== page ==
Concluding his speech, Mo cites another Udall who provided similar wisdom nine years earlier: Stewart Udall stated that “… at this moment in history we need to realize that: bigger is not better, slower may be faster, less may well mean more.” Hear, hear to the wisdom of the past – let us finally apply it to today.
I just wandered into the bathroom in one of my favorite local coffee shops, The Cup, and saw the following sticker on the paper towel dispenser:
One of the reasons that people have trouble changing their behaviors from consuming indiscriminately to consuming intelligently is that it is hard to make the connection between the paper towel that you use in the bathroom and the forest from which it originally came. Only when humans realize our inextricable connection to the environment in which we live does it become clear that we must protect the environment if only for the reason that we depend on it for our very livelihood.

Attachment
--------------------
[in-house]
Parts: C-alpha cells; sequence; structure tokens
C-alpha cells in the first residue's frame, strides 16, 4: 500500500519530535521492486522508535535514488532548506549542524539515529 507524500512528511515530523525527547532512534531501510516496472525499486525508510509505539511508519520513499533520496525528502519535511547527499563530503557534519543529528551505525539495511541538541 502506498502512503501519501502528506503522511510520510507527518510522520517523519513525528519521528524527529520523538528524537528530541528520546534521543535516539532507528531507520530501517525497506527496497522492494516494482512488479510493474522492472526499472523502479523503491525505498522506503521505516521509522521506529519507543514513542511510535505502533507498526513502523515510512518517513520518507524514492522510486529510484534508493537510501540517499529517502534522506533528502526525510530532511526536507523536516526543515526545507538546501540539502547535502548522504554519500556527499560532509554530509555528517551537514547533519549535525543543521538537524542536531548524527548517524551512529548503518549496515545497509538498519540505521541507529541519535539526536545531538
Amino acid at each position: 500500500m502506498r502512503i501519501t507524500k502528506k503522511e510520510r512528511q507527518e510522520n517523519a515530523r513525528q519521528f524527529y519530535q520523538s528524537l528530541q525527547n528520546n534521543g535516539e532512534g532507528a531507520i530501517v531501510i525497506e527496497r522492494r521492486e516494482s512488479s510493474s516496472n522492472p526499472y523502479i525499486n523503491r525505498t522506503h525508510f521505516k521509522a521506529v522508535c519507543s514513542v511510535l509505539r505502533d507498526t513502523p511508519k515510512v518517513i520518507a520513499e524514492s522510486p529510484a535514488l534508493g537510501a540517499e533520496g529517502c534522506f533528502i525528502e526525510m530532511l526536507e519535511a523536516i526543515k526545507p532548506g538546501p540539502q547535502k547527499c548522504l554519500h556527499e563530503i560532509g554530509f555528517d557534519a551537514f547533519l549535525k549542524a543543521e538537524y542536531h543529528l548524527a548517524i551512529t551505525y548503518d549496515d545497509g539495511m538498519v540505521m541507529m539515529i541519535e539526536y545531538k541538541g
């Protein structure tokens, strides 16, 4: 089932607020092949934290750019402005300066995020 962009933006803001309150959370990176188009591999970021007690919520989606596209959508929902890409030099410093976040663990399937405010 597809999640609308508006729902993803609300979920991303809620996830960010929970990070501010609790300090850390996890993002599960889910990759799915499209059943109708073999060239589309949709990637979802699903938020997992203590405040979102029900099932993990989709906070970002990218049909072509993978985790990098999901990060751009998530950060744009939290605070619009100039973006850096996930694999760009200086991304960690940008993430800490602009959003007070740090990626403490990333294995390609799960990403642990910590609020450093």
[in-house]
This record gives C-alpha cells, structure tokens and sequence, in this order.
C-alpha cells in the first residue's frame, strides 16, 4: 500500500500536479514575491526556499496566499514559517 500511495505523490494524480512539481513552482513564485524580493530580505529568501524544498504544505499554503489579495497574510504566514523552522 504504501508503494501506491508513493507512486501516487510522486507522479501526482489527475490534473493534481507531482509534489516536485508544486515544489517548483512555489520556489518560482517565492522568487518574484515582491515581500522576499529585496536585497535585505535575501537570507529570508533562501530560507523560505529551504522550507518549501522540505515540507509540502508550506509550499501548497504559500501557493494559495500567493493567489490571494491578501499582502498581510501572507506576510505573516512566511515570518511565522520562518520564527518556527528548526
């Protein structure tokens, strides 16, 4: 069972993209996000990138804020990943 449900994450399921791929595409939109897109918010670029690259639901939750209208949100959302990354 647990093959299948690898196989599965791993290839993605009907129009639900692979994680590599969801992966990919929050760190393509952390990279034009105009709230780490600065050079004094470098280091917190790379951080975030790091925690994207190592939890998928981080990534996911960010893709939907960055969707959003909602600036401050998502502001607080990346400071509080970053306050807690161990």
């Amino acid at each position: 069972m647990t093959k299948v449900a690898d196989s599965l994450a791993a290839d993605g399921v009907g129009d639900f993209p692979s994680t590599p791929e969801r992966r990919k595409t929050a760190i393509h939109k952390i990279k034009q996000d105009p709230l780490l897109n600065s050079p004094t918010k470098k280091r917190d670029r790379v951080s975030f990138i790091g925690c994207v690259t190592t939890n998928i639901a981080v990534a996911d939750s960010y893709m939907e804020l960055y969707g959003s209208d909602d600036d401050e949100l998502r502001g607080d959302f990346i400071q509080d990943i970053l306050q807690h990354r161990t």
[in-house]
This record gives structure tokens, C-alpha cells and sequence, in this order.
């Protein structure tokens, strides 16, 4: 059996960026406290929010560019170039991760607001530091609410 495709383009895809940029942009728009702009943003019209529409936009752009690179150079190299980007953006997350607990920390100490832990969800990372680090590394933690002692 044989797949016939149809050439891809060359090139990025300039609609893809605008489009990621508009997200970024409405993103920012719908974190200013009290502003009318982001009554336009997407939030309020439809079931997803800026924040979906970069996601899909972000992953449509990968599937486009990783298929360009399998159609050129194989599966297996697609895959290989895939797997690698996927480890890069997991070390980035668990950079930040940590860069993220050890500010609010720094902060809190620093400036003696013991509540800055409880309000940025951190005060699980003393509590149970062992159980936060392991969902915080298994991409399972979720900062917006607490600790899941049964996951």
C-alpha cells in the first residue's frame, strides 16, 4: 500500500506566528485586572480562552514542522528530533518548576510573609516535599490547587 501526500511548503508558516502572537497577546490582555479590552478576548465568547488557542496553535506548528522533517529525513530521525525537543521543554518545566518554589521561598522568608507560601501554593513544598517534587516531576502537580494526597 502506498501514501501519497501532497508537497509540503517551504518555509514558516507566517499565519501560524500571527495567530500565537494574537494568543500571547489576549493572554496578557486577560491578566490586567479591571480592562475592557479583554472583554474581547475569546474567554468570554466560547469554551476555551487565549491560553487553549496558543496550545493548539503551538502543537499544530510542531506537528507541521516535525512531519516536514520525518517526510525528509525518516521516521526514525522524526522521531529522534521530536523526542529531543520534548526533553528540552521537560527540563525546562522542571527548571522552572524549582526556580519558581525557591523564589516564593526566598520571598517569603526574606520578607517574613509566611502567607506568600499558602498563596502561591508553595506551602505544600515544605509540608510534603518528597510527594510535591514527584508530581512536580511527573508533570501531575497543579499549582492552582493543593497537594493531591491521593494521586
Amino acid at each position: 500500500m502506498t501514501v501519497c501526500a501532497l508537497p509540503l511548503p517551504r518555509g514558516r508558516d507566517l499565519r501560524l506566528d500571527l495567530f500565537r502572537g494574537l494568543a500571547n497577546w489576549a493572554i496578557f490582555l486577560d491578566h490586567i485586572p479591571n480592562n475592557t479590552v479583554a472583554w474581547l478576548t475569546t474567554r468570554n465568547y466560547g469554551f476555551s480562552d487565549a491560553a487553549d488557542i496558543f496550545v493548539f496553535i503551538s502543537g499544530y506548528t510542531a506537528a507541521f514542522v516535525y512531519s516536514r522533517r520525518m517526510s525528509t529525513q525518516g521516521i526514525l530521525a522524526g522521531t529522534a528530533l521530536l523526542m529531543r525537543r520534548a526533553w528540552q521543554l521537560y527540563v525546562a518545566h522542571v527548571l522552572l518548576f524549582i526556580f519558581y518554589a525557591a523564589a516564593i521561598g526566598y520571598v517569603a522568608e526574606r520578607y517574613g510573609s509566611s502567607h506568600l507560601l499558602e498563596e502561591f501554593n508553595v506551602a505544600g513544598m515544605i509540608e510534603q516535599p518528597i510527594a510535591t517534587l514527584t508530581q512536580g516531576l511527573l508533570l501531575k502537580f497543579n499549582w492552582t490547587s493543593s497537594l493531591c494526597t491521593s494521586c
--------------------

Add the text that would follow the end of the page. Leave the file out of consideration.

Even small reminders like the one above can help to change behavior by reminding the passer-by that the resources we use are not of infinite supply but rather involve the exploitation of nature. Much of this exploitation is necessary – although it should be done in the least harmful way possible – but it is important to remember that minimizing consumption minimizes environmental impact.
According to Henry David Thoreau:
Good poetry seems so simple and natural a thing that when we meet it we wonder that all men are not always poets. Poetry is nothing but healthy speech.
My ballet teacher often professes similar sentiments about ballet as we ugly ducklings of beginning adult ballet totter and fall while trying to simultaneously balance on one leg and bring the other foot up to our knee. “It’s just like walking,” she tells us as she performs a beautiful pirouette, “If you can walk, then you can dance ballet.”
According to ninjawords.com, a myriameter is a unit of measure equal to 10,000 meters. And saying “one myriameter” is infinitely better than saying “ten kilometers.”
Note that ninjawords is possibly the best way to look up the definition of words online, because determining the definition of a new word should always be compared to rapid ninja moves.